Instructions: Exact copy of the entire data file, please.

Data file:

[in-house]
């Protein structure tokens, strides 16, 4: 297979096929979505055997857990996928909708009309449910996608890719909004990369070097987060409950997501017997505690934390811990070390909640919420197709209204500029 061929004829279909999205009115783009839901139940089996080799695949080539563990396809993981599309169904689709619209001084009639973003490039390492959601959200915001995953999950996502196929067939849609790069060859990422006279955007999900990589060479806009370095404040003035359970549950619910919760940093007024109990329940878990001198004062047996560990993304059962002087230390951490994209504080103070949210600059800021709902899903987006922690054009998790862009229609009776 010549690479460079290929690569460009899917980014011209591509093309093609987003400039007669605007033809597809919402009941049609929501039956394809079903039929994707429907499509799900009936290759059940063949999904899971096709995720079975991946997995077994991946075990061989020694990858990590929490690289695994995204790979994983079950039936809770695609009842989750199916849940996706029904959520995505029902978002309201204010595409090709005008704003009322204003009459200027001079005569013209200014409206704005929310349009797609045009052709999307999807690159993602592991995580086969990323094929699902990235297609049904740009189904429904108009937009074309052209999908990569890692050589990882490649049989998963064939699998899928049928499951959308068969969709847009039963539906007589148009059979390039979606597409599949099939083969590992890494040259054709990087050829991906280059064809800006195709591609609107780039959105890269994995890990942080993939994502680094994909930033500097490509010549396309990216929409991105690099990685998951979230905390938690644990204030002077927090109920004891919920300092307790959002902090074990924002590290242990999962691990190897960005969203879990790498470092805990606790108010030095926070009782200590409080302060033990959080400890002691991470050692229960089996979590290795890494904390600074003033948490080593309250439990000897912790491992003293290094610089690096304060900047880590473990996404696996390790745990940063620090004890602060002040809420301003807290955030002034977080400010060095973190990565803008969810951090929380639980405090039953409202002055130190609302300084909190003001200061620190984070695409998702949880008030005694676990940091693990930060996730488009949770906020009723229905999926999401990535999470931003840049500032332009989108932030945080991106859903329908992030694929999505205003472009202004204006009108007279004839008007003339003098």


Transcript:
[in-house]
């Protein structure tokens, strides 16, 4: 297979096929979505055997857990996928909708009309449910996608890719909004990369070097987060409950997501017997505690934390811990070390909640919420197709209204500029 061929004829279909999205009115783009839901139940089996080799695949080539563990396809993981599309169904689709619209001084009639973003490039390492959601959200915001995953999950996502196929067939849609790069060859990422006279955007999900990589060479806009370095404040003035359970549950619910919760940093007024109990329940878990001198004062047996560990993304059962002087230390951490994209504080103070949210600059800021709902899903987006922690054009998790862009229609009776 010549690479460079290929690569460009899917980014011209591509093309093609987003400039007669605007033809597809919402009941049609929501039956394809079903039929994707429907499509799900009936290759059940063949999904899971096709995720079975991946997995077994991946075990061989020694990858990590929490690289695994995204790979994983079950039936809770695609009842989750199916849940996706029904959520995505029902978002309201204010595409090709005008704003009322204003009459200027001079005569013209200014409206704005929310349009797609045009052709999307999807690159993602592991995580086969990323094929699902990235297609049904740009189904429904108009937009074309052209999908990569890692050589990882490649049989998963064939699998899928049928499951959308068969969709847009039963539906007589148009059979390039979606597409599949099939083969590992890494040259054709990087050829991906280059064809800006195709591609609107780039959105890269994995890990942080993939994502680094994909930033500097490509010549396309990216929409991105690099990685998951979230905390938690644990204030002077927090109920004891919920300092307790959002902090074990924002590290242990999962691990190897960005969203879990790498470092805990606790108010030095926070009782200590409080302060033990959080400890002691991470050692229960089996979590290795890494904390600074003033948490080593309250439990000897912790491992003293290094610089690096304060900047880590473990996404696996390790745990940063620090004890602060002040809420301003807290955030002034977080400010060095973190990565803008969810951090929380639980405090039953409202002055130190609302300084909190003001200061620190984070695409998702949880008030005694676990940091693990930060996730488009949770906020009723229905999926999401990535999470931003840049500032332009989108932030945080991106859903329908992030694929999505205003472009202004204006009108007279004839008007003339003098």